The Bhagavad Gita (Sanskrit for “Song of the Lord”) is one of the world’s most renowned and valuable pieces of literature. The Gita in itself is a godly poem innate in the epic Mahabharata, which is one of the literature pillars of Hindu philosophy. This poem illustrates a conversation between Lord Krishna and Prince Arjun, who at the time, was to lead a the battle of Khurukshetra.
Arjun was torn with confusion and despair, as being the leader of one of the fighting sides, he would be forced to fight his own relatives and teacher, as his enemies. He consults his charioteer and dear friend Krishna, who seeing Arjun’s confusion, reveals himself as the supreme Godhead and begins the wisest, most supreme speech, about how to live a sattvic life and attain liberation from the cycle of life and death.
For its transcendental and practical guidance, the Bhagavad Gita, has so many aplicable tools that we can not only use as a guide book for life, but as how to conduct a healthy relationship with our asana practice, as part of our dharma.
Here’s a few lessons from the Gita that may help enlighten our daily practice:
Early on his wise rant, Sri Krishna advices his beloved friend and great warrior, Arjun, to maintain equanimity of mind above all: “When the senses contact sense objects, a person experiences cold or heat, pleasure or pain. These experiences are fleeting; they come and go. Bear them patiently Arjuna” (ch 2/12).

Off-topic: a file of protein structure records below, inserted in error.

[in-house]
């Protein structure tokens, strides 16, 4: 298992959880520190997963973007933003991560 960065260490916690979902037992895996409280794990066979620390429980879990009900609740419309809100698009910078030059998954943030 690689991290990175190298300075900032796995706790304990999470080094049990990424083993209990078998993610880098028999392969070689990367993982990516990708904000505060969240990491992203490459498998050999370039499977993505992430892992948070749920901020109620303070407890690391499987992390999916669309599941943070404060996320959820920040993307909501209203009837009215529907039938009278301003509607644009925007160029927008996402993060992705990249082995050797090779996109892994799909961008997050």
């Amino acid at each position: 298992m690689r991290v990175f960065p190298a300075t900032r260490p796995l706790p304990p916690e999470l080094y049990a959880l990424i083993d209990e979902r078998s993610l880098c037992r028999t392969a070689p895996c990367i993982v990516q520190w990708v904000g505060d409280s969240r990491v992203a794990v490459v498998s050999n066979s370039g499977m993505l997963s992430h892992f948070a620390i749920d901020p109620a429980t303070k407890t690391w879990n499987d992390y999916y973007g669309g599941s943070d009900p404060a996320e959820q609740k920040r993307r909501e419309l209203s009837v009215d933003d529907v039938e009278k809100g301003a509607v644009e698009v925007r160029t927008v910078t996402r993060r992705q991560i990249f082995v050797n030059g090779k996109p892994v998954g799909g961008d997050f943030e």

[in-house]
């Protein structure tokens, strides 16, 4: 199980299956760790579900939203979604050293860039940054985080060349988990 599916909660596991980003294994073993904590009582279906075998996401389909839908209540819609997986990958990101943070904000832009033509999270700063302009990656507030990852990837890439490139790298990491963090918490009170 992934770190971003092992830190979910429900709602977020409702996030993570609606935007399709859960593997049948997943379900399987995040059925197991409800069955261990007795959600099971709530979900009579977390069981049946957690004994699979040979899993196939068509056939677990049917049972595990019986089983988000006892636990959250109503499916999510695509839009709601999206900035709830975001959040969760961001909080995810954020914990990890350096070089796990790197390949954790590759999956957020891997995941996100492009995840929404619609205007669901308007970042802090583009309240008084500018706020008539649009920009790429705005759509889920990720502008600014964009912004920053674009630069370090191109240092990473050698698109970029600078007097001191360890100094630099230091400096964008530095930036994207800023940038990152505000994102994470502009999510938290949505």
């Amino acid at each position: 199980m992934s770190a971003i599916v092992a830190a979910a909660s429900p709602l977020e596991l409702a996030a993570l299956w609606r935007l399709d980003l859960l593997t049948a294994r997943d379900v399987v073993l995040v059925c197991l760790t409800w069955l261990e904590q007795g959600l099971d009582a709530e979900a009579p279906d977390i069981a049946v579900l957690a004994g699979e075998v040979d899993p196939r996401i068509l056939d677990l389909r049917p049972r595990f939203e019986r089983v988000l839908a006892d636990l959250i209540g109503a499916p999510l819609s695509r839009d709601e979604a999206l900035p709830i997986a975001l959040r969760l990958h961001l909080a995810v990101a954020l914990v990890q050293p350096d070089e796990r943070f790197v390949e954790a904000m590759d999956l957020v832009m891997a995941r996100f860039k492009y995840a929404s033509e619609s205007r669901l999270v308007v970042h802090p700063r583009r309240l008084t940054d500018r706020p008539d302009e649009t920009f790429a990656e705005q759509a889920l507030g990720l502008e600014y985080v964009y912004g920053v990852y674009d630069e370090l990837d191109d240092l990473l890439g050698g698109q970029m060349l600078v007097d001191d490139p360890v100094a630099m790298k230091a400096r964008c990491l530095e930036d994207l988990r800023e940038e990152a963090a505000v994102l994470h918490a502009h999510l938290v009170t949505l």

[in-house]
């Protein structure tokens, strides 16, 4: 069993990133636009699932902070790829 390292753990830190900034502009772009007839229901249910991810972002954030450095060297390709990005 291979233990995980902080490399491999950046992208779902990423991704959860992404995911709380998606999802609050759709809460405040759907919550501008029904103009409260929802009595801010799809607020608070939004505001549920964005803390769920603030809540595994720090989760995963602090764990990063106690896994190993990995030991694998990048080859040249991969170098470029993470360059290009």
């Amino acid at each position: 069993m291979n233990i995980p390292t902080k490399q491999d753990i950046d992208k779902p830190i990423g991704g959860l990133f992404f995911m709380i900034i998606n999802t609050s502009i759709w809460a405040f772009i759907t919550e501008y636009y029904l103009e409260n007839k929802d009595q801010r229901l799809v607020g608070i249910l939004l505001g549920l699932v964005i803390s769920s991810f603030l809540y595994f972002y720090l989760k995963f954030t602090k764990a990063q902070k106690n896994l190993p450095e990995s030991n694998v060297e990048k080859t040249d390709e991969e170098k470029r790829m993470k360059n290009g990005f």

This teaching can sharply apply to the equanimity of mindset we must approach our asana practice with, maintaining our breath flowing in difficulty or ease equally. Sri Krishna’s teaching invites us to receive all asanas with an open heart and evenness of mind. Even those that we find incredibly challenging and instinctively reject. Yet, if we approach them with equal respect, and allow them to teach us what we have to learn, maybe… just maybe… one day we will learn to love those asanas which we once pushed against.
Sri Krishna elaborates on this topic: “…perform work in this world Arjuna, as a man established within himself – without selfish attachments and alike in success and defeat. For yoga is perfect evenness of mind” (ch2/48). While emphasizing once again equanimity, Krishna also encourages us to surrender attachments of selfish results from our daily practice.
This implies that as our practice deepens, we must surrender our ego, and all wants that do not benefit the higher collective womb of this universe. To know that our practice, just like life itself, has a divine pace, which we must accept and surrender to. Arjuna is encouraged to perform his duty as a warrior and embrace his Karma Yoga. Lord Krishna further defines yoga as “skill in action” (ch 2/50). We are all human beings and inevitably experience unsettling emotions, sloth and lethargy sometimes.
This teaching is a wonderful reminder instructing us to get in movement when in doubt. Simply get on the matt and perform your dharma! Action will help us overcome the dualistic nature of our mind.